06 Apr 2021

Posted on:

18 Sept 2020

0

# Exponent tends to zero

Hi,   Could you please explain how the exponent tends to zero in calculation part of finding expected value in probability normal distribution.
Instructor
Posted on:

06 Apr 2021

0

Hey Rajesh,

I assume you are refering to the additional materials concerning Normal Distribution in the Probability course.
For future enquiries it is highly advisable to mark the question, pointing out the section which causes you trouble.
That would be of great help to instructors and you would be able to receive answers at shorter notice.
Apart from that, it's wonderful to see keen interest in the derivations of the Normal Distribution formulas. Let's dive in:
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First off, Step 7 suggest splitting into two simple integrals. The first one is the famous Gaussian integral, of which there are
numerous beautiful solutions. You can search it in the Internet or use Wolfram Alpha (further details in the pdf under
Probabilities / Continuos Distributions, check on the resources). Your immediate question is about the second integral and
Step 8. We go about it step by step:
- We integrate from -inf to +inf t * e^(-t^2) dt. To solve this integral, type it in Wolfram Mathematica or, if you are familiar with solving
indefinite integrals, transfer t to dt to obtain integral from -inf to +inf of (1/2) * e^(-t^2) d(t^2) (because d(t^2)/dt = 2t). Next, you want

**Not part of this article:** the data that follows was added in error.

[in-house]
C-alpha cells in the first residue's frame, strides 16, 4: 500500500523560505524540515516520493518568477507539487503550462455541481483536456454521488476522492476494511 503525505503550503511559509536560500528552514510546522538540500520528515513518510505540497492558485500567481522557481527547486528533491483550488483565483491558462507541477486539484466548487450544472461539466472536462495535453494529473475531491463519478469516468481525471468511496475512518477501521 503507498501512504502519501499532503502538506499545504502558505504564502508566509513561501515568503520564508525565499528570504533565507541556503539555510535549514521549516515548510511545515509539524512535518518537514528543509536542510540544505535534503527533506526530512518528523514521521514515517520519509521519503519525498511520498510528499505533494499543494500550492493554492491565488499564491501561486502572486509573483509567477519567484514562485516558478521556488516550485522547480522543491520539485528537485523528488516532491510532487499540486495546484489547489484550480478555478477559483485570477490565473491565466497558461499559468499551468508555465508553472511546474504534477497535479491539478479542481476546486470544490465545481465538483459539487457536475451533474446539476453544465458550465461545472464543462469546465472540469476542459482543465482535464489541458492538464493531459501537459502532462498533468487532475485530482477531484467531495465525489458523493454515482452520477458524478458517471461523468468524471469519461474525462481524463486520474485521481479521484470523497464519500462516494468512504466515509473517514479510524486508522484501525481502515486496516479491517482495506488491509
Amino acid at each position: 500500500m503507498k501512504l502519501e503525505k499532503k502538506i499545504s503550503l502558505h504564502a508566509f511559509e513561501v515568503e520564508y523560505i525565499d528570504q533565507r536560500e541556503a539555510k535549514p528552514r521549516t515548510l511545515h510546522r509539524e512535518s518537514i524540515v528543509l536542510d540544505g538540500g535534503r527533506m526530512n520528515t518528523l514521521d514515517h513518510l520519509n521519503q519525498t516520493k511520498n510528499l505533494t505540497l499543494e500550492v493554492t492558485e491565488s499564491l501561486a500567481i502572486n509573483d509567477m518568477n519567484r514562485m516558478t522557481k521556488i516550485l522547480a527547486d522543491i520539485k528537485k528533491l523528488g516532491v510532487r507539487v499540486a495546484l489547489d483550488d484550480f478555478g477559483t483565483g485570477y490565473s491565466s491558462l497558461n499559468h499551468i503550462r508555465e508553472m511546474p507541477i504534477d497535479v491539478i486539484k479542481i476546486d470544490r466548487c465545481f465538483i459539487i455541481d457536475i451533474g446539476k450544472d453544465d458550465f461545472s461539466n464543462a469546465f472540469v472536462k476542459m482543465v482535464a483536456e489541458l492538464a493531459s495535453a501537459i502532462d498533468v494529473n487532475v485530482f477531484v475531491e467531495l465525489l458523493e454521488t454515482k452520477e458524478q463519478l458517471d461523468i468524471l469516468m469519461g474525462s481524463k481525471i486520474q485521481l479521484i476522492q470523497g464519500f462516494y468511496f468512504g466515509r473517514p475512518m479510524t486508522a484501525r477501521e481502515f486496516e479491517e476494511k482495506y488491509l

to have d(-t^2) instead of d(t^2), so you add a minus in front of the integral and write d(-t^2). Following is direct integration and
application of Newton-Leibniz's theorem. That's how you get the result at the end of Step 7.
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Now, you have e^(-t^2). When t tends to +infinity (t -> +inf), then t^2 also tends to +infinity (t^2 -> +inf) and consequently
-t^2 tends to -infinity (because of the negative sign). It's a limit of e^(-t^2) at t tends to infinity - because t^2 will always tend
to +infinity when t tends to either +infinity or -infinity, it is the case that the exponent tends to zero. This answers the question.
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Try writing this in Wolfram Mathematica (https://www.wolframalpha.com/) and verify for yourself.
`int_{-inf}^{inf} e^(-t^2) dt` will get you the value of the Gaussian integral
`lim_{t to +inf} e^(-t^2)` will get you zero, because `lim_{t to +inf} -t^2` gives -infinity.
Similarly, `lim_{t to -inf} e^(-t^2)` is again zero since `lim_{t to -inf} -t^2` is again -inifinity.
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Hope that has helped.
Best regards,
A., The 365 Team